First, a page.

The ip-masq-log patch can be used on a masquerading firewall (NAT) to keep a log of all the outgoing masqueraded TCP connections. It's even possible to log the name of the user who has opened the connection. This can be a useful security tool for many small networks that are hidden by a masquerading box if users cannot be totally trusted.
iplog is a TCP/IP traffic logger. Currently, it is capable of logging TCP, UDP, and ICMP traffic. iplog is able to detect TCP port scans, TCP null scans, FIN scans, UDP and ICMP "smurf" attacks, bogus TCP flags, TCP SYN scans, TCP "Xmas" scans, ICMP ping floods, UDP scans, and IP fragment attacks. iplog is able to run in promiscuous mode and monitor traffic to all hosts on a network. iplog uses libpcap to read data from the network and can be ported to any system that supports pthreads and on which libpcap will function.
Isoqlog is an MTA log analysis program written in C. It is designed to scan qmail, Postfix, Sendmail, and Exim logfiles and produce usage statistics in HTML for viewing through a browser. It produces a "top domains" statistic according to sender, receiver, total mails, and bytes, and keeps the main domain mail statistics with regard to day's top domain, and top users values for per day, per month, and per year.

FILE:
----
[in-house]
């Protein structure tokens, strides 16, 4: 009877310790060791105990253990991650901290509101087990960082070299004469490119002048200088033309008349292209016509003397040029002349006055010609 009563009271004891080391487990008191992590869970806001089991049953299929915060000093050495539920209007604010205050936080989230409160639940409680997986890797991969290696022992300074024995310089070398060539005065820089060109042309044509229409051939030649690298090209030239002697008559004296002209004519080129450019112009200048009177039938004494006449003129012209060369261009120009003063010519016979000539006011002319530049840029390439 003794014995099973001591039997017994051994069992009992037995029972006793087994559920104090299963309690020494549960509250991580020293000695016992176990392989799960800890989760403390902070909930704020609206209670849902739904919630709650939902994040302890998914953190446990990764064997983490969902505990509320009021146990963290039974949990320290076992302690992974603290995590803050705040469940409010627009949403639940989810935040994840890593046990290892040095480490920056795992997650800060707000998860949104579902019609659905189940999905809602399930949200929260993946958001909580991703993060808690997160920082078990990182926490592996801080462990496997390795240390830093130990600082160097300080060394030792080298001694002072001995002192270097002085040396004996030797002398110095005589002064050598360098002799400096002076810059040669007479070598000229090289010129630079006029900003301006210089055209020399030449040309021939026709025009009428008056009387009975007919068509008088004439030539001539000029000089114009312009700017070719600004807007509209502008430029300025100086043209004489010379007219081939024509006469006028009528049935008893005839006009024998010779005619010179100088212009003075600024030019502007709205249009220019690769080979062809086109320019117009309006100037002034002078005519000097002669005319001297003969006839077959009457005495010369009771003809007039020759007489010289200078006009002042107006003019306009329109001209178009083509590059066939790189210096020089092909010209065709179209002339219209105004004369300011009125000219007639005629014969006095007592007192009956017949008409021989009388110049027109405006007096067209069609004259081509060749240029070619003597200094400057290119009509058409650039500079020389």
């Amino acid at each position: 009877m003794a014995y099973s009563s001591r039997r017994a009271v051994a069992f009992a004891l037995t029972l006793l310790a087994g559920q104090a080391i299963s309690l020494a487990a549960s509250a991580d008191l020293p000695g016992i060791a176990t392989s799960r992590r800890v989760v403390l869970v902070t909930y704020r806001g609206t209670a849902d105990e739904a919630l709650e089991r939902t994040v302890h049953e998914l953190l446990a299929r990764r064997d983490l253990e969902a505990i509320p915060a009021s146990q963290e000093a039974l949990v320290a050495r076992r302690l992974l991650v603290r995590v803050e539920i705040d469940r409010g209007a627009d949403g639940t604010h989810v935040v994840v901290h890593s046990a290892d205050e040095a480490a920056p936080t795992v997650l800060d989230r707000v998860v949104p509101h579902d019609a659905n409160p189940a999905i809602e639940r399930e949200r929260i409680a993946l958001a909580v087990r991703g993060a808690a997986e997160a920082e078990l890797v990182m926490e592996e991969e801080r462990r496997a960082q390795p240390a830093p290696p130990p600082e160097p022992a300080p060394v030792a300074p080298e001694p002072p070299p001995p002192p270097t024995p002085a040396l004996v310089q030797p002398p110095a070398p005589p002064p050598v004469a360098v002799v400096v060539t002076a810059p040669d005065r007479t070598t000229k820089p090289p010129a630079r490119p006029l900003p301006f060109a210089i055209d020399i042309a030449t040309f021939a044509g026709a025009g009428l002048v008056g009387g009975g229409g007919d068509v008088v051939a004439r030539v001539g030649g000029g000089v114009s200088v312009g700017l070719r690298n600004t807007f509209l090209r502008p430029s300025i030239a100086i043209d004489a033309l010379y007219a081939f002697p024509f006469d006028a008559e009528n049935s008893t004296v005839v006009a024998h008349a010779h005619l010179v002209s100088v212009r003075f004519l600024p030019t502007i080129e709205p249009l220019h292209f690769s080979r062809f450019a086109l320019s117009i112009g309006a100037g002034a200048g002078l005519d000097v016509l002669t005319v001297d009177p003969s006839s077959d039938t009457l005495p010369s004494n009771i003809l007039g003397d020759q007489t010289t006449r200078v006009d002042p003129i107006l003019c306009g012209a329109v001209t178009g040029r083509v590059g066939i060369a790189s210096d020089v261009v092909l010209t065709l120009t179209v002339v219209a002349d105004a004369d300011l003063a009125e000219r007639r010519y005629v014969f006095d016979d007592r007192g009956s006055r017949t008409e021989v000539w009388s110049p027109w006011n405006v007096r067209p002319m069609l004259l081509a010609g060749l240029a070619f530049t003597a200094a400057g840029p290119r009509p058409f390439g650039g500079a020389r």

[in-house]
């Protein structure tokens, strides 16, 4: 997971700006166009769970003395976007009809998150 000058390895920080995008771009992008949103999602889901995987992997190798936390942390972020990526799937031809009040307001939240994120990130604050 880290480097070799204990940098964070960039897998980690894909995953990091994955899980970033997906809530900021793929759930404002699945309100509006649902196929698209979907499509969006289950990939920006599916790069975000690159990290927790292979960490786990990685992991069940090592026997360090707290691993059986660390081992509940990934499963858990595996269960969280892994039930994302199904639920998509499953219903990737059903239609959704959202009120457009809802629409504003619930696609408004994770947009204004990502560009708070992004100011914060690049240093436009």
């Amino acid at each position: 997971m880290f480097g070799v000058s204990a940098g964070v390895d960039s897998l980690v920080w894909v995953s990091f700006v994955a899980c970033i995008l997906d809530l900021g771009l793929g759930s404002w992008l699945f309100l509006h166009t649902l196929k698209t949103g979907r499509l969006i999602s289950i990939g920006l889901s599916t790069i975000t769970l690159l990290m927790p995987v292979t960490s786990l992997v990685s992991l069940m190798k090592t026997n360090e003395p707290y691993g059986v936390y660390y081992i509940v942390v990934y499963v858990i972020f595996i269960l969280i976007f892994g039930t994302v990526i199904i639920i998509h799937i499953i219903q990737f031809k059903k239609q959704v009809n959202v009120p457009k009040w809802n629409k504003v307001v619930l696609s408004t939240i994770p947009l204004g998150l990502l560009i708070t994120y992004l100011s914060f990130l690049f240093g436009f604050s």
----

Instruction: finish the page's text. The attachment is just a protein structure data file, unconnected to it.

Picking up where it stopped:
LineControl allows you to remotely control the Internet connection of a Linux masquerading server using multiple clients. It takes care with the number of clients using the connection and decides upon this number whether the connection should be up or down. The clients show the time the connection is up and throughput statistics. Different connection types are supported, such as analog modems, ISDN, or even cable modems and ADSL devices.
Log4j is a logging package written in Java. Log4j allows you to log to a file, a java.io.Writer, a remote server, or a syslog daemon. The package is designed so that log statements can remain in shipped code without incurring a high performance cost. One distinctive feature of log4j is the notion of hierarchical loggers. Using hierarchical loggers, it is possible to select (at runtime) which log statements are output at arbitrary granularity. Users can choose to implement their own log formats and output strategies.